Friday, May 16, 2014


Here in Philadelphia, there are trees and then there are trees.

On this particular day, I was hunting for the first kind of tree.

It goes by the name of mountain laurel.  It’ll never be the biggest tree in the woods.  It’ll never be the kind of tree that shows up on the nightly news but I’ve been on the lookout for mountain laurel for weeks now.

I’ve been trying to catch its flowering, which I’ve heard is spectacular.

I already knew where they were growing.  They were up there, off the trail…

…typical of the mountain laurel, sprouting up on a steep and rocky hillside called a ravine.

That’s French for a violent rush of water and it describes the type of land that makes the shape of a vee, the landscape that forms around a narrow valley cut deep with a running stream.

That’s exactly where I was, on a trail called the Ravine Loop.

Away from the path, up the sharp banks of the stream?

That’s mountain laurel country.

That’s why they’re so hard to find.  They’re off the trail.

They’re way up here…

…growing on the pitched and slanted shores of the Ravine Loop.

It’s hard to get up here, rough going and slippery with rotting compost.   I had to keep my eyes to the ground and so I noticed the small leaves popping out of the woodland carpet.

These are the other kinds of trees.  Big trees.

Here’s a chestnut oak…

…and here’s a tulip poplar.

The big trees, they are a-coming.  Some of them are already staking out their claim.

Once they take over, they can choke out whole fields of sunshine, drowning out the understory with their high green canopy.  They don’t leave much room for the smaller trees like the dogwood and the redbud, the crabapple and the hawthorn.

And, of course, my prey for this afternoon…

…the mountain laurel…

…that small tree with the dark evergreen leaves and the crooked trunk.

Its bark has a very stringy and shaggy texture, like an old frayed rope that’s been too many days out to sea.

Its flower would be a real boon to my blog.  For starters, it’s the state flower of Pennsylvania…

…usually depicted next to our state bird, the ruffled grouse.

Their flowers grow in groups of twelve or more, they say, at the terminal ends of the branches, upright above the leathery leaves.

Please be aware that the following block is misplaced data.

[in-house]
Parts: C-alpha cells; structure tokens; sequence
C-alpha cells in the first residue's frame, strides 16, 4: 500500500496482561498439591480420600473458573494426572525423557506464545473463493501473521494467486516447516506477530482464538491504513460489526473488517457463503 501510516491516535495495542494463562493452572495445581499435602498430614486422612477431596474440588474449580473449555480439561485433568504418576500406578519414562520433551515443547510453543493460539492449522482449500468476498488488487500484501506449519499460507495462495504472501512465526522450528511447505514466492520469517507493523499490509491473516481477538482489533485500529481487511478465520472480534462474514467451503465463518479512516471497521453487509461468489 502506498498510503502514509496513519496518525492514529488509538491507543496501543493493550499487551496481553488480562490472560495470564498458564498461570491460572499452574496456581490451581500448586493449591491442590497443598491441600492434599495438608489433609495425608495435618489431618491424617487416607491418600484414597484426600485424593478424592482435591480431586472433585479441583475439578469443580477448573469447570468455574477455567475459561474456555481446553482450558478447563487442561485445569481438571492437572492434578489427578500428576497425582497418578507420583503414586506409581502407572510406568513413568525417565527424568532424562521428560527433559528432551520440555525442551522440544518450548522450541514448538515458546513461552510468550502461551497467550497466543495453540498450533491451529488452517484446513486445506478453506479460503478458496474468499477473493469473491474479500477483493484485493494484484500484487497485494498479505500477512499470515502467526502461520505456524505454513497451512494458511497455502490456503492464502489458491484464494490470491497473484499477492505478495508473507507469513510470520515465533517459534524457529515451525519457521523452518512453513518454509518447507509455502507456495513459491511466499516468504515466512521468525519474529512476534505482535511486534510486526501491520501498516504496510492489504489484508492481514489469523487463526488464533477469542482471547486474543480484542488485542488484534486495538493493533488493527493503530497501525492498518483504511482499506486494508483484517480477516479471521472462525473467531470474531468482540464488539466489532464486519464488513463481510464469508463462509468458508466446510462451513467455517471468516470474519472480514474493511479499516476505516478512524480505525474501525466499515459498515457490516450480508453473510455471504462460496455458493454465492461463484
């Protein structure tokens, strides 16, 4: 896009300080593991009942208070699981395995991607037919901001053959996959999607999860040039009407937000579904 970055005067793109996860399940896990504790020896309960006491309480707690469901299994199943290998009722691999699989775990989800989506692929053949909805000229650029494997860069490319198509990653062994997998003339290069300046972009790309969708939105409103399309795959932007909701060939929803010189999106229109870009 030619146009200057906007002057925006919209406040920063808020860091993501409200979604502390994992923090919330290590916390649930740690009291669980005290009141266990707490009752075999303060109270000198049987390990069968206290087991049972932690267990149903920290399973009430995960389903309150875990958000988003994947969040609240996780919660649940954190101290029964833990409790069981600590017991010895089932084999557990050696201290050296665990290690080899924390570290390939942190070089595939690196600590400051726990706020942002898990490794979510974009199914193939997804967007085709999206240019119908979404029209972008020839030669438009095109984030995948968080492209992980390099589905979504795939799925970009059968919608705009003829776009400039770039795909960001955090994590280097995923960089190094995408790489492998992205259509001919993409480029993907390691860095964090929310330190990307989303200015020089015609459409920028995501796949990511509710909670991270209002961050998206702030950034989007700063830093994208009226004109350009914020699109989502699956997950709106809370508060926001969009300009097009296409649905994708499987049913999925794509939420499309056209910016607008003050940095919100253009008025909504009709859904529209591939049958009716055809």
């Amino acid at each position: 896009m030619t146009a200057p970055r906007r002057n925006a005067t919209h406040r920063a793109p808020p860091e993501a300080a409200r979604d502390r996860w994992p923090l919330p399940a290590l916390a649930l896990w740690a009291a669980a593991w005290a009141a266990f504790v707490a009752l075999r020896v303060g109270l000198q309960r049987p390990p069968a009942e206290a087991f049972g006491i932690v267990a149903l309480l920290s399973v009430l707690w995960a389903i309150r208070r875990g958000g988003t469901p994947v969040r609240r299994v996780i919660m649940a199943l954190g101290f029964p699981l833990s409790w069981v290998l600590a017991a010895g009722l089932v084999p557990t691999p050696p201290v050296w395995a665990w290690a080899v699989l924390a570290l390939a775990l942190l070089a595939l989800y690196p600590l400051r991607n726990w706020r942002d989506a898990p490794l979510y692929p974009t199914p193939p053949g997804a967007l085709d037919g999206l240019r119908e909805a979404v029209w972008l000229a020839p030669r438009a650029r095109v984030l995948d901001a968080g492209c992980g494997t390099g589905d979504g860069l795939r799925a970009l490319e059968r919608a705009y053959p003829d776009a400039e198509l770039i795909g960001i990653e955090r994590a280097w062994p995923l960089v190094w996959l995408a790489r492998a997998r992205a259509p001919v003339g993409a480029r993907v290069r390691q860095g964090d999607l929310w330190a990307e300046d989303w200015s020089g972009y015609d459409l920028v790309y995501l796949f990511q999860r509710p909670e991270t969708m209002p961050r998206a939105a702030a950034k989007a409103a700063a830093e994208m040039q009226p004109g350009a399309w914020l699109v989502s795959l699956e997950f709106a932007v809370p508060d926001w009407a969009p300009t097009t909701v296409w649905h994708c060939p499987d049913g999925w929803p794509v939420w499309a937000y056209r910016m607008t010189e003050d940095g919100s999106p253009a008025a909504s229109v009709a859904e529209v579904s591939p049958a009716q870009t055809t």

From what I’ve seen in the field guides, the flowers are bright and showy, resembling little cups.  Something found in a child’s tea party.  They’re white or pink and each flower has ten long pistils, purple at the tips, that clamp down on the petals and push the flower open.

Even more remarkable, they’re supposed to be a very action-packed bloom.

They are spring-loaded, wrote John Eastman in his field guide for forests and thickets, and they actively bombard an alighting insect with pollen.

You can test this mechanism yourself with a pin or grass blade.  The slightest touch…

..and he goes on and on.  I wanted very badly to test this mechanism myself…

…but I was too early.  They were just barely budding.

I’ll come back here next week to catch them in bloom but, by that time, this whole story called Philly Trees will be over.

This is the final post, the last adventure.  This is the big finish and this is exactly where I want to end this blog…

off the trail.

Saturday, May 3, 2014


Of all the many things that Henry David Thoreau once said aloud or wrote down, there is one particular quote that has tormented and spooked the generations of nature-writers and tree-hunters to come.

In Wildness is the preservation of the world.

He wrote that down about halfway through his lecture, Walking.

A few paragraphs later, he wrote: I believe in the forest, and in the meadow, and in the night in which the corn grows…Give me a Wildness whose glance no civilization can endure.

Just the other day, I was driving towards Center City and I passed by the same idea, shouting to be heard.

It’s an opinion that is and always will be a little outlawed.

Many people are quick to note that Thoreau uses the word wildness and not the common term of the day, wilderness.  He did it deliberately.  He was being stubborn.  He was stubborn, and deliberate, for a lot of his life.

To Thoreau, wilderness was something invented by the Law, governed by a Mayor, a piece of land under ownership of the State.  The modern day wilderness is paved and permitted, gated up for seasons, open only from dawn to dusk, guarded by a Police.

The boundaries of a wilderness are always in dispute.  Its title is something that can be repealed, rescinded or revoked.  Its map is something that can be taken away, written over.

But wildness?

No chance, no dice.

You cannot stop the wilds.

Even here in Philly?

Yes, even here in the big city.

To prove it though, I’ll need to discover and explore Philadelphia for the palimpsest that it really is.

What’s a palimpsest?  It’s a manuscript or a document that has been scraped clean and erased, then replaced with something more modern but that still bears the traces of the earlier work. 

Sometimes in order to read the earlier work, historians and archaeologists need to flash the palimpsest through ultra-violet light, the only way to see what was written before.